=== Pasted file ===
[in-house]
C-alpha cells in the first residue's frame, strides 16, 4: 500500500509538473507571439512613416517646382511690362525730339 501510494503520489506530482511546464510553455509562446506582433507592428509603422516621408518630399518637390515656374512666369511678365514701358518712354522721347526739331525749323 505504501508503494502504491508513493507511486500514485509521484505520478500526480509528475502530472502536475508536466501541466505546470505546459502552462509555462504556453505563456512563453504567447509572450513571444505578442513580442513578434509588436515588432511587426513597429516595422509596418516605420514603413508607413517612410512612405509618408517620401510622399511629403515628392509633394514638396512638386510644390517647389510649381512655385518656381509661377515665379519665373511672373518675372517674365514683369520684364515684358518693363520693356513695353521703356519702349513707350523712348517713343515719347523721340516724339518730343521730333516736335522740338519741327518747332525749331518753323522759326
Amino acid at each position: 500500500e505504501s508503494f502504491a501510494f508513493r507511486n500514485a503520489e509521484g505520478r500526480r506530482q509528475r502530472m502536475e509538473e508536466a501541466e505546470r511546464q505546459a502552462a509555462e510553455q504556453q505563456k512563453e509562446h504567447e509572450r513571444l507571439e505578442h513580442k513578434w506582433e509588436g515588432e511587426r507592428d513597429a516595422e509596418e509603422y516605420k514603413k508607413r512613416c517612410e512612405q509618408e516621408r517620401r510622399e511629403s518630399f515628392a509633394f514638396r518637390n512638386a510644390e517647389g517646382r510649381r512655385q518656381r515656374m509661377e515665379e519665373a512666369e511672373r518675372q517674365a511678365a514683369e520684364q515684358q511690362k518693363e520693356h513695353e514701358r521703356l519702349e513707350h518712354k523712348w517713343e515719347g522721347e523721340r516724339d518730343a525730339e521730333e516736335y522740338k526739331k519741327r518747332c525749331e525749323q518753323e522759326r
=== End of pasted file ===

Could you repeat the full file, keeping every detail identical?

[in-house]
C-alpha cells in the first residue's frame, strides 16, 4: 500500500509538473507571439512613416517646382511690362525730339 501510494503520489506530482511546464510553455509562446506582433507592428509603422516621408518630399518637390515656374512666369511678365514701358518712354522721347526739331525749323 505504501508503494502504491508513493507511486500514485509521484505520478500526480509528475502530472502536475508536466501541466505546470505546459502552462509555462504556453505563456512563453504567447509572450513571444505578442513580442513578434509588436515588432511587426513597429516595422509596418516605420514603413508607413517612410512612405509618408517620401510622399511629403515628392509633394514638396512638386510644390517647389510649381512655385518656381509661377515665379519665373511672373518675372517674365514683369520684364515684358518693363520693356513695353521703356519702349513707350523712348517713343515719347523721340516724339518730343521730333516736335522740338519741327518747332525749331518753323522759326
Amino acid at each position: 500500500e505504501s508503494f502504491a501510494f508513493r507511486n500514485a503520489e509521484g505520478r500526480r506530482q509528475r502530472m502536475e509538473e508536466a501541466e505546470r511546464q505546459a502552462a509555462e510553455q504556453q505563456k512563453e509562446h504567447e509572450r513571444l507571439e505578442h513580442k513578434w506582433e509588436g515588432e511587426r507592428d513597429a516595422e509596418e509603422y516605420k514603413k508607413r512613416c517612410e512612405q509618408e516621408r517620401r510622399e511629403s518630399f515628392a509633394f514638396r518637390n512638386a510644390e517647389g517646382r510649381r512655385q518656381r515656374m509661377e515665379e519665373a512666369e511672373r518675372q517674365a511678365a514683369e520684364q515684358q511690362k518693363e520693356h513695353e514701358r521703356l519702349e513707350h518712354k523712348w517713343e515719347g522721347e523721340r516724339d518730343a525730339e521730333e516736335y522740338k526739331k519741327r518747332c525749331e525749323q518753323e522759326r